GTAG within GTM – The what, why and how!
Recently, there have been a number of changes to the GTAG within GTM. But why have these changes happened? More importantly, what is GTAG and why is it needed? We’ll explore all that and more, in this article!
History: How did we get here?
Once upon a time, there was only Google Ads. A few years later, advertisers wanted to know more – which ads were working? Then came Google Analytics, which gave marketers the insights they needed. But still, Google wasn’t finished.
Next came Google Optimize (RIP), improving conversion rates via A/B testing and thus improving the effectiveness of ads. Soon after, Google also introduced call-tracking to avoid conversion leakage from non-web actions. Lastly, (for now) we had integration with Google Search Console.
A standard advertiser would normally enable all of these features. They’re all free and they support your ability to buy ads and measure success.
All of these tools were different technologies. They needed to be consolidated and controlled, especially in relation to remarketing. This was one of the reasons why Google Tag Manager (GTM) appeared on the scene. GTM made it easier for advertisers to facilitate these different technologies. Most business owners would be running on a Google Stack.
But what about medium-sized and enterprise sites? These sites will have a budget for Search Ads 360 or managing Bing ads. They’re probably using a paid analytics solution like GA4 360 and may have been using Optimize 360. Finally, they’re probably using Display and Video 360 (DV360), as a means of finding which cohorts of users are the best for remarketing (eg. BigQuery).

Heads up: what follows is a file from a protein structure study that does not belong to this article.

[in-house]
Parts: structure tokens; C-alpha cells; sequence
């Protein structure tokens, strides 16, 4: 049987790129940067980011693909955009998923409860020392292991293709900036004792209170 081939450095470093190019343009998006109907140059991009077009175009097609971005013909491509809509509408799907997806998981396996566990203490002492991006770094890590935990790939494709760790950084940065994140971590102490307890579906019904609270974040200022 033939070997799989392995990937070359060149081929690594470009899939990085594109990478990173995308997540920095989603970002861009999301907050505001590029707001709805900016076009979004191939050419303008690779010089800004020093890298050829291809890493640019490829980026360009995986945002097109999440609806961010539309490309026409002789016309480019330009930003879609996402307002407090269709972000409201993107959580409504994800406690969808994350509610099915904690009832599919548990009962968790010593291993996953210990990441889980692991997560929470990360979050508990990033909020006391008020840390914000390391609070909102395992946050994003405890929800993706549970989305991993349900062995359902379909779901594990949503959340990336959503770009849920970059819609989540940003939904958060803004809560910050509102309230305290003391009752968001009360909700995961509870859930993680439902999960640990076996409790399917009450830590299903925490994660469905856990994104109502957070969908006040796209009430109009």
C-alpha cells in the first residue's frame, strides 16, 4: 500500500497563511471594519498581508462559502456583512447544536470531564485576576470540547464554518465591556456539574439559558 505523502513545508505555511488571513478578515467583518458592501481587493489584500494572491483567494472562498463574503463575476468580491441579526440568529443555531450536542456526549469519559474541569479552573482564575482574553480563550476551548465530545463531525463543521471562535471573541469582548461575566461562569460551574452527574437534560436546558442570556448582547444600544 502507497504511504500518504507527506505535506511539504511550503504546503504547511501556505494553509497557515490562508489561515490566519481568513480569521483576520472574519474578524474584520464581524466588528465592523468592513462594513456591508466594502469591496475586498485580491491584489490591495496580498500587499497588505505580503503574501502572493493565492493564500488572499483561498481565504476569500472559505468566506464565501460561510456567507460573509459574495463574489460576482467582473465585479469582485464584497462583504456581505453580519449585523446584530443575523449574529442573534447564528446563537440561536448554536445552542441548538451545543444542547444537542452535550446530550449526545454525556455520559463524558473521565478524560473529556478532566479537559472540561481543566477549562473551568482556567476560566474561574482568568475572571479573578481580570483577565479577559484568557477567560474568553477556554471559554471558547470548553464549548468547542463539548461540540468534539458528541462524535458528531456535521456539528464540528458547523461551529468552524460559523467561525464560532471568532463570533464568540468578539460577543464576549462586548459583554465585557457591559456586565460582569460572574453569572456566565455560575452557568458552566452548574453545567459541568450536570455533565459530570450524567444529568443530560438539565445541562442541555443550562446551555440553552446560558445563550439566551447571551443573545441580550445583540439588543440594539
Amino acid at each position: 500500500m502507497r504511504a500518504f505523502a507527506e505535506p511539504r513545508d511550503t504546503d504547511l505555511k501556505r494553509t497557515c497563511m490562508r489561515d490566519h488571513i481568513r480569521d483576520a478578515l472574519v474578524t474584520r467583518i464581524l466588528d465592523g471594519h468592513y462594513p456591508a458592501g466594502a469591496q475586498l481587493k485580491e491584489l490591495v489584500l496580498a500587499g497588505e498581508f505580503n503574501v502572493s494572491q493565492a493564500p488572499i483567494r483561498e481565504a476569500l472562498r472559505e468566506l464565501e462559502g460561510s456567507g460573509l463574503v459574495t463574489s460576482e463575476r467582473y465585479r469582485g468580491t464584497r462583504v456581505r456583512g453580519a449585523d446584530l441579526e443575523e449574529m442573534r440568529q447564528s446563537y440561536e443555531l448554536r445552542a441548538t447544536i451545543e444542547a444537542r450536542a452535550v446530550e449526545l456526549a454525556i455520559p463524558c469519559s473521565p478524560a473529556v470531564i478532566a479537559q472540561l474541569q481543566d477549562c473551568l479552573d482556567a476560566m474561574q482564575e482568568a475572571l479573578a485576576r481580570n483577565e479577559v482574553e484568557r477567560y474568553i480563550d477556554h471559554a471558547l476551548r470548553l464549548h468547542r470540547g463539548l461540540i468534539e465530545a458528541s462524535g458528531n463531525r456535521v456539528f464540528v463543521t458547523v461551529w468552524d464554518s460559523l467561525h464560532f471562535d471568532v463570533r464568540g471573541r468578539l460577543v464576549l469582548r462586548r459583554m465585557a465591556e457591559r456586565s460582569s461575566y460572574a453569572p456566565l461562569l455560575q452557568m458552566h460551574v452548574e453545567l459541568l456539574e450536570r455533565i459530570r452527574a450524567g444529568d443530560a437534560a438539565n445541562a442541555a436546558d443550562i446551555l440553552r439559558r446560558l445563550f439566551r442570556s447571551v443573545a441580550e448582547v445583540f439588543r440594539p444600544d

The majority of these services would run via GTM (or GTM 360).
Why did we get here?
Google is no longer just making money from ads but from selling services. Google Ads marketing couldn’t really expand any further. The next money-making route was via paid tools and services, hence the need for Google to shift from smaller to medium advertisers.
Google wants smaller advertisers to become big players. After all, that’s where it will make its money. At least, that was the premise.
The problem with this approach, though, is that setting up analytics and GTM isn’t always simple. This is especially true for smaller advertisers. There’s a need to introduce something basic, easy to enable that provides decent enrichment and data collection.
That’s how GTAG came about. This had a bunch of events that were already turned on. This included click listeners, history change single page applications, YouTube tracking, scrollers, form submissions, etc.
A small advertiser could tick all the options they wanted, and all the features they needed were enabled. Because they then got more information and more data, they could understand what was and what wasn’t working.
Other reasons for the change…
But this wasn’t the only reason for the shift across to GTAG within GTM. Google Analytics, GTM, and Google Ads have all been around for about 15 years. Lots of developers were involved in building them.
Unfortunately, not all developers in different units will talk to each other – sometimes the left and right arms are not as connected as they should be! This has meant that when to connect Google tools together, there is no seamless process. Instead, users need to jump between tools.